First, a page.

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Francis Ford Coppola’s epic gamble ‘Megalopolis’ lands distribution from Lionsgate

A man and woman stand on a rooftop.
Adam Driver and Nathalie Emmanuel in the movie “Megalopolis.”
(Caesar Film LLC)
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Lionsgate on Monday said it has picked up the rights to Francis Ford Coppola’s “Megalopolis” for the U.S. and Canada, ending months of speculation over which studio might distribute the famed director’s epic passion project. The film will hit domestic theaters, including Imax screens, on Sept. 27.

“Megalopolis” is the first new film from the five-time Oscar winner since 2011’s “罢飞颈虫迟” and Coppola is reported to have invested some $120 million of his own money, raised from the sale of part of his wine business, to pay for the ambitious tale.

With a cast that includes Adam Driver, Aubrey Plaza, Giancarlo Esposito, Nathalie Emmanuel, Talia Shire, Jason Schwartzman, Chloe Fineman, Jon Voight, Shia LaBeouf and Laurence Fishburne, the film is a sweeping fable surveying power struggles set against a fictionalized New York, refashioned to seem like New Rome.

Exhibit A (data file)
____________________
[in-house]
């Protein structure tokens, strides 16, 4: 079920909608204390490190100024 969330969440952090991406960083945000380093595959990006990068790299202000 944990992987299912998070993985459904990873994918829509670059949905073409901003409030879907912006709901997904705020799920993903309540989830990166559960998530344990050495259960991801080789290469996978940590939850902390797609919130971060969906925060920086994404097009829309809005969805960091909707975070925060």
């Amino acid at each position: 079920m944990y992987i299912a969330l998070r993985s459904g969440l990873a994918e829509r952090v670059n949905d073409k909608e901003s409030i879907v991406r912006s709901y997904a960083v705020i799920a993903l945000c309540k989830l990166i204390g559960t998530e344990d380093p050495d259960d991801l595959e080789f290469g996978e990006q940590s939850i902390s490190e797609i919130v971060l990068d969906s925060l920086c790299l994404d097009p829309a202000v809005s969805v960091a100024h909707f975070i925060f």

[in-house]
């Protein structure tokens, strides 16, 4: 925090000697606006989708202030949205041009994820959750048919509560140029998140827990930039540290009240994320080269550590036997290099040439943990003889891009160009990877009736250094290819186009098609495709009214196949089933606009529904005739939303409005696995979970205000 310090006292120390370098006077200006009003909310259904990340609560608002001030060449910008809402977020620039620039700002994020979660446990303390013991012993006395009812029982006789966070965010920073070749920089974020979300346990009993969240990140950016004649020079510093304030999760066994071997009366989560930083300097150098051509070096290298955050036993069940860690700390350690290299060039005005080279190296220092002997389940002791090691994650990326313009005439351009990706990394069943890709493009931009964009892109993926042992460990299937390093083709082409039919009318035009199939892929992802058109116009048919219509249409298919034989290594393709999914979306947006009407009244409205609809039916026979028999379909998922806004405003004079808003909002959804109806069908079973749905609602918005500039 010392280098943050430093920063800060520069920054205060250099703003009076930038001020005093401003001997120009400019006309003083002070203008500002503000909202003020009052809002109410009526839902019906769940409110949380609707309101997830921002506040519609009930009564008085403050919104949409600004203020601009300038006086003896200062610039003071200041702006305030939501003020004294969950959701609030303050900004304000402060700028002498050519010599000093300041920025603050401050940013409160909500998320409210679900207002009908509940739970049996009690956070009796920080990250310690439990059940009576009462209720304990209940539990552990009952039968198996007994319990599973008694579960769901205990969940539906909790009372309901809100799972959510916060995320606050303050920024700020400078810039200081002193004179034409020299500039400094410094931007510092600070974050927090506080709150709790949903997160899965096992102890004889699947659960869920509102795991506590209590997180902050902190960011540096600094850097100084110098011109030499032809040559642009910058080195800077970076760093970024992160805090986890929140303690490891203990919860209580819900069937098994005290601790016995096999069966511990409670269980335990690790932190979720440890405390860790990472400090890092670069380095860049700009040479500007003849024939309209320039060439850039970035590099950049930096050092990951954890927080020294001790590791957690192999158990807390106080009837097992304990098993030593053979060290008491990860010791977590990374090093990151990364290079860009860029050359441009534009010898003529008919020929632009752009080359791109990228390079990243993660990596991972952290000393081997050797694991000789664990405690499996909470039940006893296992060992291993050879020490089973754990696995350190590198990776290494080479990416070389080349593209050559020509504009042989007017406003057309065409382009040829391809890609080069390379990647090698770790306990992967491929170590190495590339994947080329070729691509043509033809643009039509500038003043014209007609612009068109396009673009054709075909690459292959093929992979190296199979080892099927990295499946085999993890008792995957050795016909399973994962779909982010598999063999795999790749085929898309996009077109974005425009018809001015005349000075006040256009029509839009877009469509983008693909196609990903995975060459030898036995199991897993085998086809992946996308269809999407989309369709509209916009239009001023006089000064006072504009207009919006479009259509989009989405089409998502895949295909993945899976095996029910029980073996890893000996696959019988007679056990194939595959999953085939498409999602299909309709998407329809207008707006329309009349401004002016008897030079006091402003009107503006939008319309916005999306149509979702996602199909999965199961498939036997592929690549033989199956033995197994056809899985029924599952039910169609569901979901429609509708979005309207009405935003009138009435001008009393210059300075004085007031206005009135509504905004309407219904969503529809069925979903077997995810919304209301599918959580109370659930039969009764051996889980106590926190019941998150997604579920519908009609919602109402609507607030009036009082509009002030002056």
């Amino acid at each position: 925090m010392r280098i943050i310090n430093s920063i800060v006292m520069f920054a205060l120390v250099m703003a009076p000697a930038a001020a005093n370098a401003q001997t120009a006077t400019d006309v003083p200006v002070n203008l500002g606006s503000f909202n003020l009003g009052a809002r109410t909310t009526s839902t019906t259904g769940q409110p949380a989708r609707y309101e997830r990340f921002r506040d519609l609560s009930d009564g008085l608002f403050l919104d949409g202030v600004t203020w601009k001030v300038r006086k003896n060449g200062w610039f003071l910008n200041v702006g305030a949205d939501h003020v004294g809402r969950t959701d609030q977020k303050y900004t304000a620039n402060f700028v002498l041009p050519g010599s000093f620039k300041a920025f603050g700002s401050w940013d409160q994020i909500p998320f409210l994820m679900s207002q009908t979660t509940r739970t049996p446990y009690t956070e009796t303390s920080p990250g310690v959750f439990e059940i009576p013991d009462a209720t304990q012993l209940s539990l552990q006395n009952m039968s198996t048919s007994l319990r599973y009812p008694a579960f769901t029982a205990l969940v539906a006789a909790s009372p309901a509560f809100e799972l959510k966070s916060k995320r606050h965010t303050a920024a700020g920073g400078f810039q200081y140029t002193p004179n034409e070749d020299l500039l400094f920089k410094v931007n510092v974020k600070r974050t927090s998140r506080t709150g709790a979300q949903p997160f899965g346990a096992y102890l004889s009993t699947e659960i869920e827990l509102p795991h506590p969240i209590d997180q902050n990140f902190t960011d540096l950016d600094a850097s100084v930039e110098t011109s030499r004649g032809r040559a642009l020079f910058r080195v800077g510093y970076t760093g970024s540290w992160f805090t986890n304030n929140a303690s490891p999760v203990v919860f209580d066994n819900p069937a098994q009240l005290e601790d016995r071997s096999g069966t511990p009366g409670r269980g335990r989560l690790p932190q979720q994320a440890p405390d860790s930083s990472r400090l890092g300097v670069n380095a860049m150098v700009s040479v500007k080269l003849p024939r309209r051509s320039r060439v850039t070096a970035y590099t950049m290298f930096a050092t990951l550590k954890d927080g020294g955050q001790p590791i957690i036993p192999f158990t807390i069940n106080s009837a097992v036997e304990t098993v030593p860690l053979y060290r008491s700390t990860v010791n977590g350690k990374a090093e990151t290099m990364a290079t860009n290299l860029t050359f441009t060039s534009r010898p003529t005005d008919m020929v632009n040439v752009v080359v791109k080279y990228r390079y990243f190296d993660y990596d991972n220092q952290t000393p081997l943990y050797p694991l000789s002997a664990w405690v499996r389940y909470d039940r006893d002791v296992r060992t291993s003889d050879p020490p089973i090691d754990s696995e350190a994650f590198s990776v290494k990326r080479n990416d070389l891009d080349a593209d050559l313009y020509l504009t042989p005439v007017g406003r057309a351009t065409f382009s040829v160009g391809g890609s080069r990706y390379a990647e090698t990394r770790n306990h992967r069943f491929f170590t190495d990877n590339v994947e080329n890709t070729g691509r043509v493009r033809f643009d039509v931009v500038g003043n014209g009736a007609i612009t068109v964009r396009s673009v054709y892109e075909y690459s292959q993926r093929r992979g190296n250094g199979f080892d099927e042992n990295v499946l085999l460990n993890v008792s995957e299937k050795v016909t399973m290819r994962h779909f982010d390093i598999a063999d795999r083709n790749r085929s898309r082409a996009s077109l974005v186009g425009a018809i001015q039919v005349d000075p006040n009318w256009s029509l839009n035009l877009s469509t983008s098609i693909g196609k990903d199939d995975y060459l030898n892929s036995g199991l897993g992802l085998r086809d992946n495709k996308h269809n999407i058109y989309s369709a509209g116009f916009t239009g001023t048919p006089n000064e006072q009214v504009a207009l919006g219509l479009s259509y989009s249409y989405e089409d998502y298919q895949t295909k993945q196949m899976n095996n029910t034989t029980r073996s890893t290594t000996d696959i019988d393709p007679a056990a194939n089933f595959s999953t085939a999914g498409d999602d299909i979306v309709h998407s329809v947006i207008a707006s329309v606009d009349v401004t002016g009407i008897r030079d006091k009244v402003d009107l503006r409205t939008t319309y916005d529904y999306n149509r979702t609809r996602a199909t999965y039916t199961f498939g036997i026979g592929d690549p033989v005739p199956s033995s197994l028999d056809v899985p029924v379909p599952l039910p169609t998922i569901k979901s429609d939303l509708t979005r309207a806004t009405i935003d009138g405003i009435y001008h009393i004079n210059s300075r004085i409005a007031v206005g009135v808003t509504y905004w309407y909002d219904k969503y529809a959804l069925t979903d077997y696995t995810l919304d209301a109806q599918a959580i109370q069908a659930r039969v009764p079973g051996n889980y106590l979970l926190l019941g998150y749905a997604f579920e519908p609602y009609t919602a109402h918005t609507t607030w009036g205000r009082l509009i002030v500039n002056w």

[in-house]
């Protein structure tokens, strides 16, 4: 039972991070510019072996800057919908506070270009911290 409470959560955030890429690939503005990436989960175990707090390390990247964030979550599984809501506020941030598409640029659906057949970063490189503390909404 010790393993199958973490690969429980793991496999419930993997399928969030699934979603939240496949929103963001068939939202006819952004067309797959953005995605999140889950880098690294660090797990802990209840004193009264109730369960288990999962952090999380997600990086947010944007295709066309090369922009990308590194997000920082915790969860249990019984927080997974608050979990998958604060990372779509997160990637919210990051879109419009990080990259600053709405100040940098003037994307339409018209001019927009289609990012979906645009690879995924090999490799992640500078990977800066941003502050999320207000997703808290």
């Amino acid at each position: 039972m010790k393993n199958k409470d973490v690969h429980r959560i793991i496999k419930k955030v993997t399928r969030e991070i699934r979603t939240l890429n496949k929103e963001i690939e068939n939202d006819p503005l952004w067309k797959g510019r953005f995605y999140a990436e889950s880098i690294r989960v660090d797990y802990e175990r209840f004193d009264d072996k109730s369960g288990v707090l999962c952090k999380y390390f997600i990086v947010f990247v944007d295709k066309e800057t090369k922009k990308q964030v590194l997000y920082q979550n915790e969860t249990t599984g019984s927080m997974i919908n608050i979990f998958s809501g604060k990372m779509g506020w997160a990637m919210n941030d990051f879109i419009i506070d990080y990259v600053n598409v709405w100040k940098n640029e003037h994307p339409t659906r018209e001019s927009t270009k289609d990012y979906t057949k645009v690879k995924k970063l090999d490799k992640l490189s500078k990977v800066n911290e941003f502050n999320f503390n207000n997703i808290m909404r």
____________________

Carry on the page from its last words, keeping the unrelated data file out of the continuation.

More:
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Director Francis Ford Coppola
Director Francis Ford Coppola gives a press conference for his film “Megalopolis” during the 77th Cannes Film Festival on May 17.
(Zoulerah Norddine / AFP via Getty Images)

When the film premiered last month at the Cannes film festival, The Times’ Joshua Rothkopf wrote that if “Megalopolis” becomes the last effort from the 85-year-old “Godfather” filmmaker, then “he’s going out not with something tame and manicured but with an overstuffed, vigorous, seething story about the roots of fascism that only an uncharitable viewer would call a catastrophe.”

“It may be the most radical film he’s ever done,” Rothkopf wrote.

Lionsgate has a long-standing relationship with Coppola and his American Zoetrope banner, having previously handled home entertainment releases of his “Apocalypse Now Final Cut,” “The Conversation,” “The Cotton Club Encore,” “Tucker: The Man and His Dream” and “One From the Heart: Reprise.”

While speaking at the film’s Cannes press conference, Coppola referred to the bold, stylistic leap of “Megalopolis” by saying, “I knew the film was not like other films that are out. It’s how I felt the film should be, and since I was paying for it I thought I was entitled [to do it my way].”

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